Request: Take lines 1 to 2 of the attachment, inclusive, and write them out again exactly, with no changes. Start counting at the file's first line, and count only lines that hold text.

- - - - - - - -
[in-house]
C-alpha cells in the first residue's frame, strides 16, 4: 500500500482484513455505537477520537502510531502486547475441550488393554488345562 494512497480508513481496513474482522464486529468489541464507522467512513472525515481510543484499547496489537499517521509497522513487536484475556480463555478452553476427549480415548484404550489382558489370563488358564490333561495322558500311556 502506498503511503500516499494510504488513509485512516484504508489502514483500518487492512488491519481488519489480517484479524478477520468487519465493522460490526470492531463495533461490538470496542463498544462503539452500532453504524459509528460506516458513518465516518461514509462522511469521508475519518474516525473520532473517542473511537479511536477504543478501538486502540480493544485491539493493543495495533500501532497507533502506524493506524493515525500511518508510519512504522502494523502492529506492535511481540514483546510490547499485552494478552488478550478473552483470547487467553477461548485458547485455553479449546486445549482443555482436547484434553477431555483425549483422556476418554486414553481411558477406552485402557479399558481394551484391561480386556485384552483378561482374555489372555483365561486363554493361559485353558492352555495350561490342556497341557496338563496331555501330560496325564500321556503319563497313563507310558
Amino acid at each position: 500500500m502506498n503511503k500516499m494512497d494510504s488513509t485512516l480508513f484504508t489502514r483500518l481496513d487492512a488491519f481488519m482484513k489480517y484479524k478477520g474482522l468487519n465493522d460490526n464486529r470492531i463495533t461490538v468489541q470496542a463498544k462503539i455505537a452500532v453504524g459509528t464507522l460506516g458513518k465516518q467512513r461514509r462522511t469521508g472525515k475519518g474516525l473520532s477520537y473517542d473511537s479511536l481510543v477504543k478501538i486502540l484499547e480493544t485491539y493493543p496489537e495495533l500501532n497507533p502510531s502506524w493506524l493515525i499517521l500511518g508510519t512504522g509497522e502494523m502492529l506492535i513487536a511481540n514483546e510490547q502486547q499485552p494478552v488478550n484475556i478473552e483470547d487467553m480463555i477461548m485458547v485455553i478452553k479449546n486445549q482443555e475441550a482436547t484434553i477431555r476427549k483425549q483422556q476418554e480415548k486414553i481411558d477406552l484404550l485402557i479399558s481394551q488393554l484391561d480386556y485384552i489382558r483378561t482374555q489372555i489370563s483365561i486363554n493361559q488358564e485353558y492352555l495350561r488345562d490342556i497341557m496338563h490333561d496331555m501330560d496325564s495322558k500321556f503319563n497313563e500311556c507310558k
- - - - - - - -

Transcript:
[in-house]
C-alpha cells in the first residue's frame, strides 16, 4: 500500500482484513455505537477520537502510531502486547475441550488393554488345562 494512497480508513481496513474482522464486529468489541464507522467512513472525515481510543484499547496489537499517521509497522513487536484475556480463555478452553476427549480415548484404550489382558489370563488358564490333561495322558500311556 502506498503511503500516499494510504488513509485512516484504508489502514483500518487492512488491519481488519489480517484479524478477520468487519465493522460490526470492531463495533461490538470496542463498544462503539452500532453504524459509528460506516458513518465516518461514509462522511469521508475519518474516525473520532473517542473511537479511536477504543478501538486502540480493544485491539493493543495495533500501532497507533502506524493506524493515525500511518508510519512504522502494523502492529506492535511481540514483546510490547499485552494478552488478550478473552483470547487467553477461548485458547485455553479449546486445549482443555482436547484434553477431555483425549483422556476418554486414553481411558477406552485402557479399558481394551484391561480386556485384552483378561482374555489372555483365561486363554493361559485353558492352555495350561490342556497341557496338563496331555501330560496325564500321556503319563497313563507310558